On the refrigerator at my house is the above magnet, one of those modern reproductions whose 1950s-esque design is your first clue a bit of snark-wrapped truth awaits. Its reminder about the lifetime of challenges that await once you bring a child into the world is one this mere 6-year veteran of parenthood must smile at, if only to keep from weeping.
That magnet was the first thing that popped into my head last week after I heard about Gov. Nathan Deal’s remarks about the responsibility of families to take care of their own children rather than leaving them to the Department of Family and Children Services. Too often that arrangement has failed kids, with tragic results.
“It really galls me, quite frankly,” Deal said, “to see an able-bodied grandparent complaining about the facts that DFACS didn’t do something to protect her grandchildren. And my question is, well, where were you?”
He continued: “Why is it that we always arrest the mother? And nobody ever asks the question: Where’s the father of this child? Why didn’t (he) step in and do something? The vast majority of the time, the answer is, well, we don’t know.
“Well, it’s about time somebody started asking the question. … We’re going to ask that question. We’re going to find out why it is that government becomes the only answer to things that, historically, had been the responsibility of the greater family unit.”
After thinking of the magnet, my next thought was: Who could argue?
I should have known better.
Sen. Horacena Tate, D-Atlanta, chided Deal for blaming grandparents and “supposedly” absent fathers. “We have to figure out how to make sure that the government’s end of the deal is done right,” she told the AJC’s Greg Bluestein. “And his comments were just saying that it’s not the government’s fault.”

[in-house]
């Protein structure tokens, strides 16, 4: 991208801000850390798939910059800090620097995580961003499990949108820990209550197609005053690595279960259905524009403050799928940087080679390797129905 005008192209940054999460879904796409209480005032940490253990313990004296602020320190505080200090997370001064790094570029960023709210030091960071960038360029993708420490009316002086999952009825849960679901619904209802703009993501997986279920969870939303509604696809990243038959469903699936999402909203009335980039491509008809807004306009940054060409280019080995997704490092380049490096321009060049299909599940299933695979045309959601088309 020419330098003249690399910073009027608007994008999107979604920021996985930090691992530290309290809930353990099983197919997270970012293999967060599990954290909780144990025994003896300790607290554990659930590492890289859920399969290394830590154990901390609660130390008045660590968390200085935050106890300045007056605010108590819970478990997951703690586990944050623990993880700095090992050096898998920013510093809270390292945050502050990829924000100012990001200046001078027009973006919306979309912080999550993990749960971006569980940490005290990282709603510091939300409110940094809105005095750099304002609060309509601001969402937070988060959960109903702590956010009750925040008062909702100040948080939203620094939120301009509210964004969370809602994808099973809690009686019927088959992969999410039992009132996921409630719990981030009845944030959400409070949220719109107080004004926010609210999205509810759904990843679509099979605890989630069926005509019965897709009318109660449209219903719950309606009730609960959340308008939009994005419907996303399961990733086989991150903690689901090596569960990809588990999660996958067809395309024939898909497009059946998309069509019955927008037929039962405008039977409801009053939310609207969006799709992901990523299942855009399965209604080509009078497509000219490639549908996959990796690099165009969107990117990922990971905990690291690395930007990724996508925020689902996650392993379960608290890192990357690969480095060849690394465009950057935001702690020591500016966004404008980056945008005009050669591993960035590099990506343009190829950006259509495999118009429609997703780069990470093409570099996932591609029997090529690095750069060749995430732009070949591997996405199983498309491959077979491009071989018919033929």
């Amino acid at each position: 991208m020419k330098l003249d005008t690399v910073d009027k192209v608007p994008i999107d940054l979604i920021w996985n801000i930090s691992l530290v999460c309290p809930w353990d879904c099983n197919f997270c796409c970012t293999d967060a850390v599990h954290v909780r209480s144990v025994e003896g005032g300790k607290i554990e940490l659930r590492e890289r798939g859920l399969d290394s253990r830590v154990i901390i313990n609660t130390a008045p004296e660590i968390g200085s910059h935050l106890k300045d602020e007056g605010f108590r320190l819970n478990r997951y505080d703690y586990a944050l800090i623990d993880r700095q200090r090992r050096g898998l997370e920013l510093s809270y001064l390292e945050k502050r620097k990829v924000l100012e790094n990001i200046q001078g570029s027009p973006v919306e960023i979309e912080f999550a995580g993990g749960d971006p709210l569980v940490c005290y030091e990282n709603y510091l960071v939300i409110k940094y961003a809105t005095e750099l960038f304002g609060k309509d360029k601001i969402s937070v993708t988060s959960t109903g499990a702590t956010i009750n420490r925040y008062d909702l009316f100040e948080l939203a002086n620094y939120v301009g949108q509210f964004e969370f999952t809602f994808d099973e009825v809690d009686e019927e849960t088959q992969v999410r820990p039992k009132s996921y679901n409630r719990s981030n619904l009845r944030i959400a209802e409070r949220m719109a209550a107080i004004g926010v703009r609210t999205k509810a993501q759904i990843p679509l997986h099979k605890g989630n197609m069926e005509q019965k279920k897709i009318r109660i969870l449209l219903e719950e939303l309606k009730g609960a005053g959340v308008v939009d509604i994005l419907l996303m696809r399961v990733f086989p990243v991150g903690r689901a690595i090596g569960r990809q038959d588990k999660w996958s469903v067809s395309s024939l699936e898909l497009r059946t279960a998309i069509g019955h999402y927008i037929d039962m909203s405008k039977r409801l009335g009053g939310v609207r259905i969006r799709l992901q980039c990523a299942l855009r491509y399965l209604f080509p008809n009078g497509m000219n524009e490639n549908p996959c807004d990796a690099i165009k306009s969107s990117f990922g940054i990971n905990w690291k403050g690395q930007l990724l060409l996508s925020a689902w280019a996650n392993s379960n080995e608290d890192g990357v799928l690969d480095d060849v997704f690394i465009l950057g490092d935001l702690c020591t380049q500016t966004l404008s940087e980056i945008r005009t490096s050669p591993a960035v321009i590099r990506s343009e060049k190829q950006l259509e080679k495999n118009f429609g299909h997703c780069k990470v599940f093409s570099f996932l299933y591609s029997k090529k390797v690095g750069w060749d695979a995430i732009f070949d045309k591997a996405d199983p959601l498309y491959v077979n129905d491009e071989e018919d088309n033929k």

The governor can speak for himself, but his actions don’t excuse poor work at DFACS. Since last year, Deal has budgeted more than $15 million to hire 278 new child protective services caseworkers. That’s not the kind of thing done by a man unconcerned with fixing what’s broken in government.
That said, you’d think all Georgians would agree that family solutions should be the first option in these situations. That it’s not only Republicans or conservatives who believe that in these situations those relatives who can step in, should.
The new caseworkers ought to help matters, but the state cannot hire enough people to replace the eyes, ears, hands and feet of grandparents, aunts, uncles and other adult kin of children in trouble. We shouldn’t ask it to try.
The answers to Deal’s questions will probably cause some discomfort, as well as further questions on which there’s less agreement. The dysfunction and finger-pointing tendencies we see in these families were decades in the making, time enough for blame to accrue in a variety of accounts.
The goal, though — putting the onus first on families, and having more and more of them capable of bearing it — belongs in everyone’s kitchen.
— By Kyle Wingfield, opinion columnist